The newest (December) issue of our SIM-based Netherlands Quarterly of Human Rights (NQHR, volume 38, issue 4) has just been published online. Apart from a column on the #BlackLivesMatter protests in the US and the SIM Peter Baehr lecture on digital human rights, all its substantive articles relate to the European Convention on Human Rights:
* Claire Loven, '“Verticalised” cases before the European Court of Human Rights unravelled: An analysis of their characteristics and the Court’s approach to them':
Based on Article 34 European Convention on Human Rights, individual applications must be directed against one of the Convention States. Originally ‘horizontal’ cases therefore must be ‘verticalised’ in order to be admissible. This means that a private actor who had first brought a procedure against another private actor before the domestic courts, must complain about State (in)action in his application to the European Court of Human Rights. Recently, some scholars and judges have raised procedural issues that may arise in these cases, but generally, these ‘verticalised’ cases have remained underexplored. To unravel verticalised cases before the ECtHR and to better understand procedural issues that may arise from them, this article provides a deeper understanding of the origins of verticalised cases and the Court’s approach to them. It is explained that verticalised cases before the ECtHR can be very different in nature. These differences are rooted in the different types of horizontal conflicts that may arise on the domestic level, the different relations between private actors they may concern, and the different Convention rights that may be at stake. The wide variety of verticalized cases is also reflected in the Court’s approach to them, as is the second main topic that the present article explores.
* Emre Turkut & Sabina Garahan, 'The ‘reasonable suspicion’ test of Turkey’s post-coup emergency rule under the European Convention on Human Rights':
'Since the 15 July 2016 failed coup, Turkey has seen the mass arrests and detention of hundreds of thousands of individuals; among them are judges and prosecutors, military personnel, police officers, journalists, lawyers, human rights defenders and opposition politicians who have been deprived of their liberty on an array of terrorism-related charges. While this has raised numerous human rights issues, this article focuses on those relating to pre-trial restrictions imposed on the right to liberty and security of individuals during the post-coup state of emergency. Building on the theory and use of the reasonableness concept in the field of pre-trial detention through a particular focus on the ‘reasonable suspicion’ test under Article 5 § 1 (c) of the European Convention on Human Rights (ECHR or the Convention), the article analyses the role of the European Court of Human Rights (the Court or the ECtHR) in enforcing the guarantees of the right to liberty in the Turkish post-coup cases of Mehmet Hasan Altan, Şahin Alpay, Alparslan Altan and Kavala. Against the background of pre-existing Convention standards on pre-trial reasonable suspicion in states of emergency, it finds that the ECtHR has adopted a stronger supervisory stance regarding the compatibility of Turkish post-coup detention practices than the more hesitant approach shown in the prior derogation context of Northern Ireland. While these decisions give some cause for optimism in the hope for a judicial boldness on the part of the ECtHR in condemning Turkey’s arbitrary detention practices during the state of emergency, the article argues that there is further scope for the Court to strengthen its protection in this respect. Notably, despite the positive aspects in the Court’s approach, by continuing to support the notion that the Turkish legal landscape is capable of addressing Article 5 violations and not tackling the underlying structural issues so clearly at play, the Court leaves a glaring gap in rights protection for those seeking justice.'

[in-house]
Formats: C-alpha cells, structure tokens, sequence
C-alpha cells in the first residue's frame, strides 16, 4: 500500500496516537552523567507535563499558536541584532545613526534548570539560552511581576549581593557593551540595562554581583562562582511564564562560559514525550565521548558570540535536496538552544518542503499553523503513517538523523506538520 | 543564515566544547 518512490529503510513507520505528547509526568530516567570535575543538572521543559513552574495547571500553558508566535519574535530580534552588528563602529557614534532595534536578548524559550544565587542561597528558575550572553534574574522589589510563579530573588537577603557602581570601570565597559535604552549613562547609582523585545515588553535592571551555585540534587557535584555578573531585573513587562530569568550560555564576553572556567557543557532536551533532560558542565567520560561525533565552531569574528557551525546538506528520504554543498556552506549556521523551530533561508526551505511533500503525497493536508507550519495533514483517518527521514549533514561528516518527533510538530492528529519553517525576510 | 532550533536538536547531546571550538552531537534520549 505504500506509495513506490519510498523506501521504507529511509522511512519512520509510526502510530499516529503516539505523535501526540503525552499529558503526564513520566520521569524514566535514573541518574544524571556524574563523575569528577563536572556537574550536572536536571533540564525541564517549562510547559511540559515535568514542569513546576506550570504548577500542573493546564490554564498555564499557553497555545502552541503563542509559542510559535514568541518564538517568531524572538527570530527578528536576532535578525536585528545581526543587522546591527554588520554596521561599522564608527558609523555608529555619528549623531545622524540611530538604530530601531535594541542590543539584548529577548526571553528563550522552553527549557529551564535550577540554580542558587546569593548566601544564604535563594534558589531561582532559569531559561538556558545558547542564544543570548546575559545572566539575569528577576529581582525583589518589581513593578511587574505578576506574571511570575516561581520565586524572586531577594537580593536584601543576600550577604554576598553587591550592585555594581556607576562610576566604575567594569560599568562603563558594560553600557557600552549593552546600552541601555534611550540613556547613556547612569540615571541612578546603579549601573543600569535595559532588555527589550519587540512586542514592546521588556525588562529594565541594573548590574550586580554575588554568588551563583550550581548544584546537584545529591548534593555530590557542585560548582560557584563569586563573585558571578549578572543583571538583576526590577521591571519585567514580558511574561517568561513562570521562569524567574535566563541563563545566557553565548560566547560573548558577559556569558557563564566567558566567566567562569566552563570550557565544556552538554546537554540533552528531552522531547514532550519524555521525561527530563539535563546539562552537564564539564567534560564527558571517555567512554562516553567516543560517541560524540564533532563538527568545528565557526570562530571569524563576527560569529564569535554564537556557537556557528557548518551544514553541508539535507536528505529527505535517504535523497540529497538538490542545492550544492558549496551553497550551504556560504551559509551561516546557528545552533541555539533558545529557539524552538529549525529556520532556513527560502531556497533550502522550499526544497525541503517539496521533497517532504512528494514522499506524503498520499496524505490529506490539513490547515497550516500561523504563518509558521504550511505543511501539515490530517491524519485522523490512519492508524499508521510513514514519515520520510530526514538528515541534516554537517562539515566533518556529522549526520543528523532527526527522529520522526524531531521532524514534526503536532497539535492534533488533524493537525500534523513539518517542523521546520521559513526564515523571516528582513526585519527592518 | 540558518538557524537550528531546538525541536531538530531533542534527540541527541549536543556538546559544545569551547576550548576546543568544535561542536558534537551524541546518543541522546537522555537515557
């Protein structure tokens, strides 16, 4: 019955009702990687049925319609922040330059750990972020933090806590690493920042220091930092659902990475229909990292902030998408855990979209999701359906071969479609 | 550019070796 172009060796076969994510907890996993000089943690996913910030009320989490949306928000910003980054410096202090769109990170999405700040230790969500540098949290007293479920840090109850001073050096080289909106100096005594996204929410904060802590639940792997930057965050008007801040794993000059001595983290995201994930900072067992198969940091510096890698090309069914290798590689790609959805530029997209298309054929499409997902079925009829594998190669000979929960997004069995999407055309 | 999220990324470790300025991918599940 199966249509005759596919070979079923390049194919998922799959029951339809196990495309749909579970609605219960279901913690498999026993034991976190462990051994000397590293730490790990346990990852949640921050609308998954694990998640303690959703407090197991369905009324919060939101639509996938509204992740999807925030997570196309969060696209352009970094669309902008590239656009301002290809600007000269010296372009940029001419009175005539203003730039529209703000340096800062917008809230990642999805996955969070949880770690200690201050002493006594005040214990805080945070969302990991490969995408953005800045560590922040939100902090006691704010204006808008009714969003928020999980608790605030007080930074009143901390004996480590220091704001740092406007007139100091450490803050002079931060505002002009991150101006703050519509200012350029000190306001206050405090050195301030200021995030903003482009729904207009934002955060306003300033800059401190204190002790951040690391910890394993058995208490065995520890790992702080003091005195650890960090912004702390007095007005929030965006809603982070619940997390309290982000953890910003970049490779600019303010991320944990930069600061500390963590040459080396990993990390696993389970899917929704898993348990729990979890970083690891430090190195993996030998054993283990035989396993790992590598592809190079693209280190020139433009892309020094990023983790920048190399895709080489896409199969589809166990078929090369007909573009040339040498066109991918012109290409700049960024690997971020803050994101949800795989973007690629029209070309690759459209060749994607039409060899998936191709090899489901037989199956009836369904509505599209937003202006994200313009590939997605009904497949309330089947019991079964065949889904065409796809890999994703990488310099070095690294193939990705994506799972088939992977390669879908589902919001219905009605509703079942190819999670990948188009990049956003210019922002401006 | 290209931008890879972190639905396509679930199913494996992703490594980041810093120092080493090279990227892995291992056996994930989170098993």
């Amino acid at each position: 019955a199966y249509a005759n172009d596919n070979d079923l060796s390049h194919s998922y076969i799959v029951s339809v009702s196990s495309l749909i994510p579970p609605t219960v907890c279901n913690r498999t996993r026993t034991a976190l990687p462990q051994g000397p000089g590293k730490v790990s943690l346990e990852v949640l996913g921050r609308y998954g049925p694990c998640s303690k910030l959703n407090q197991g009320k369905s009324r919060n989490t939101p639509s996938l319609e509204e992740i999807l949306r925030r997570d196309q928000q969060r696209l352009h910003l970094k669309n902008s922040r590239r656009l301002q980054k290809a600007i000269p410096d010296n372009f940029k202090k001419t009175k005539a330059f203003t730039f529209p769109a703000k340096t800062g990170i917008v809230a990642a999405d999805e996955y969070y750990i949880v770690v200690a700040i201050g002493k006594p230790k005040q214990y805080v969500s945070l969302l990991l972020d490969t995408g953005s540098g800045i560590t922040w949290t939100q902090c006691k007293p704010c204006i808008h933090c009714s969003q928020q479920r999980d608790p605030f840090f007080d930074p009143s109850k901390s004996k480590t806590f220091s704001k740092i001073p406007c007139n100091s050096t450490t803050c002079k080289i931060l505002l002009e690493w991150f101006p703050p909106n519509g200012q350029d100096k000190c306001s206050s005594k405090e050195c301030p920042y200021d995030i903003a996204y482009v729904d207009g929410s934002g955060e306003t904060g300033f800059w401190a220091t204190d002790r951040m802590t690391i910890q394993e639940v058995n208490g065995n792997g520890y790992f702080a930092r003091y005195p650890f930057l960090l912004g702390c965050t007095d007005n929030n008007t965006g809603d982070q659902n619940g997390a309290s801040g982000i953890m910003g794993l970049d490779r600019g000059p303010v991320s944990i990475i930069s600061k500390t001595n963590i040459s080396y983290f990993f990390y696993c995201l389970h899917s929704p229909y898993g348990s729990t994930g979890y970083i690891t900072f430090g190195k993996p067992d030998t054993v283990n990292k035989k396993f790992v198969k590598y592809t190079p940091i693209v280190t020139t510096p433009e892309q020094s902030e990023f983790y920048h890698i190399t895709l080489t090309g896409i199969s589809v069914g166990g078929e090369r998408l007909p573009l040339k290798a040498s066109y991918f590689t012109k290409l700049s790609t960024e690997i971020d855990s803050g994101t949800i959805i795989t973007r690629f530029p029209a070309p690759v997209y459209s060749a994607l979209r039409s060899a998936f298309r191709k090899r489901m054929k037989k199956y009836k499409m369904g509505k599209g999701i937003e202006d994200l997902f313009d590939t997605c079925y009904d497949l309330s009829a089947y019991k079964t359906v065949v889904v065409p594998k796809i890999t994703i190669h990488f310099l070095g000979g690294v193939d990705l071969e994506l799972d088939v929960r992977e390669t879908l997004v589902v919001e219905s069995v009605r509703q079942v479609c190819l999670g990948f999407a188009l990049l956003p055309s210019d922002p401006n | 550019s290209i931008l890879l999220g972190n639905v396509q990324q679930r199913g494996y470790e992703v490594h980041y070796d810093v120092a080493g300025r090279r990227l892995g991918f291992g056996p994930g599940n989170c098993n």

* Marcin Szwed, 'The notion of ‘a person of unsound mind’ under Article 5 § 1(e) of the European Convention on Human Rights':
'This article presents a critical analysis of the case-law of the ECtHR with regards to the interpretation of the notion of ‘a person of unsound mind’ under Article 5 § 1(e) of the Convention. According to the Court, only a person who has been reliably diagnosed with a mental disorder and who poses a danger to himself or others can be legally detained as ‘a person of unsound mind’. However, the notion of ‘unsoundness of mind’ is not limited to such mental disorders which are treatable or which deprive the persons affected of their ability to self-control and so in the past the Court applied the said provision of the Convention to, among others, persons diagnosed with personality disorders or paedophilia who commited crimes acting with full criminal responsibility. The article argues that such a definition of the notion ‘a person of unsound mind’ is not sufficiently clear, what is dangerous from the perspective of protection of personal liberty. For this reason, the article proposes to limit the scope of the analysed notion to persons affected by such mental disorders that exclude or significantly reduce their ability to make informed decisions about their own health and/or to control their own behaviour and recognise the meaning of their own actions. Only then, provided that other criteria developed in the Court’s case law, such as dangerousness for self or others and lack of less restrictive alternatives, have been satisfied, detention of person with mental disorder may be consistent with the object and purpose of the Convention.'